Many managers and employees are still sceptical about the link between emotional intelligence and managing people in practice. Expressions of emotion at work are often seen as inconvenient, better stifled or left for social occasions. Decisions often need to be made quickly and people are under increasing pressure to focus on hard business outcomes.
A necessary skill?
Why would pragmatic, hard-working managers make room in their demanding schedules for too much of the soft stuff?
Consider this example. Manager A has had an incredibly stressful day already and is rushing to finish a deadline. A staff member bursts into her office in distress about a personal issue that means she will not be able to contribute a critical piece of work to the project on time. Manage A feels immediately frustrated and put upon, and snaps at her employee. The staff member retreats, regretting she ever confided in her boss. It isn’t the first time she’s been bluntly dismissed and while she had been struggling to keep her mood under wraps, it seems her manager didn’t notice or care. She is starting to wonder why she puts in so much effort at work.
A similar situation happens to Manager B. When his employee bursts in he feels a similar pang of intense frustration. He notices this emotional signal and before it escalates to anger he takes a breath. This enables him to slow the urge to react and shift focus to listening to the other person and conversing calmly. He acknowledges she has seemed anxious lately and expresses his concern. He feels his irritation subsiding as he works with her to come up with a solution to get the work done. The employee feels listened to, less distressed, and more able to make a clear decision about how to manage her conflicting priorities. She appreciates the fifteen minutes her boss has taken from his busy workday, feels glad they have a strong relationship and committed to making up the time later.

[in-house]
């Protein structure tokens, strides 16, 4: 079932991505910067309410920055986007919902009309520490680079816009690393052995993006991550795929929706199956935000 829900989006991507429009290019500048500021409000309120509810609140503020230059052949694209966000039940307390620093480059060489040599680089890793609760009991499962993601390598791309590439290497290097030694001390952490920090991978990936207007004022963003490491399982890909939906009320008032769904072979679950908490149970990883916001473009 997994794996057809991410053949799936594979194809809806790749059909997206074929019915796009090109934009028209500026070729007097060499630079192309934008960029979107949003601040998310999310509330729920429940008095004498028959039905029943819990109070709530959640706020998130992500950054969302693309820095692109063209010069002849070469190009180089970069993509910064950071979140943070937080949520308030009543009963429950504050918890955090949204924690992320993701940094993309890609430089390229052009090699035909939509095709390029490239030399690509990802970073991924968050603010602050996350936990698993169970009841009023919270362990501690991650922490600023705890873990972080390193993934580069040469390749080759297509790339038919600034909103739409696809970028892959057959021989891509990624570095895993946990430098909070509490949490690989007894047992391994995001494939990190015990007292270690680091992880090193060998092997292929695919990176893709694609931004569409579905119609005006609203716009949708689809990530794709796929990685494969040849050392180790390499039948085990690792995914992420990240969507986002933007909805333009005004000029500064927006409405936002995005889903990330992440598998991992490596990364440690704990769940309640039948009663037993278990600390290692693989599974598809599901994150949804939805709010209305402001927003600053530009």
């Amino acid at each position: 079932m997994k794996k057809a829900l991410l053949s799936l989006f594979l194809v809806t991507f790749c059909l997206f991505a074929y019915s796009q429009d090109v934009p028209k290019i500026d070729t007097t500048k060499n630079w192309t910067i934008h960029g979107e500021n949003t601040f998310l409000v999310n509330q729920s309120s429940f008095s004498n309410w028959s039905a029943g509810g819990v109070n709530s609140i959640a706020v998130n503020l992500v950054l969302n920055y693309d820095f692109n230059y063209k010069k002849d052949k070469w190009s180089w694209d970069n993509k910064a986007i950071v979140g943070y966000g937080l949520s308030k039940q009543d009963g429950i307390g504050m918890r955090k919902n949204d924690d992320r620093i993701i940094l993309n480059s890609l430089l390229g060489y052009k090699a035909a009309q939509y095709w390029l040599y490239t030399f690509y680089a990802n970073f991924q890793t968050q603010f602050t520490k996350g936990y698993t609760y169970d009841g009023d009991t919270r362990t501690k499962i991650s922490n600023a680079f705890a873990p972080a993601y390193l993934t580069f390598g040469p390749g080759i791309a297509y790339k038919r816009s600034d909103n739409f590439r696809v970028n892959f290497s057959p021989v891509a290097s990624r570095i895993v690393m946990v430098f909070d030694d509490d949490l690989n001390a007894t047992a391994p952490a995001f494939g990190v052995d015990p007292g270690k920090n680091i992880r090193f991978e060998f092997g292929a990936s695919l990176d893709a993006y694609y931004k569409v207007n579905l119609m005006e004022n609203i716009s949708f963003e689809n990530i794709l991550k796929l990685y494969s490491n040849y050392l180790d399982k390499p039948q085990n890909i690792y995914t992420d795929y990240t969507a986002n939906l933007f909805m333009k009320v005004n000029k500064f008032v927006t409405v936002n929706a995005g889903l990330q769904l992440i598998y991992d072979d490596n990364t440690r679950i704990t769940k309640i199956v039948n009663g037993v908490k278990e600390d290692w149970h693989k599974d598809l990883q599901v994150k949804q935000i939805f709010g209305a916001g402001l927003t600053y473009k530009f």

Emotional intelligence is often considered a ‘hard’ skill to learn. It requires discipline and practice over time.
This everyday experience illustrates how managers who understand the emotional impact of behaviour and use emotions intelligently are more able to engage the discretionary effort of their people to increase workplace performance. It also gives an insight into why emotional intelligence is often considered a ‘hard’ skill to learn. It requires discipline and practice over time.
Hardwired for emotion
Another reason why EI is hard has to do is the way the brain is wired.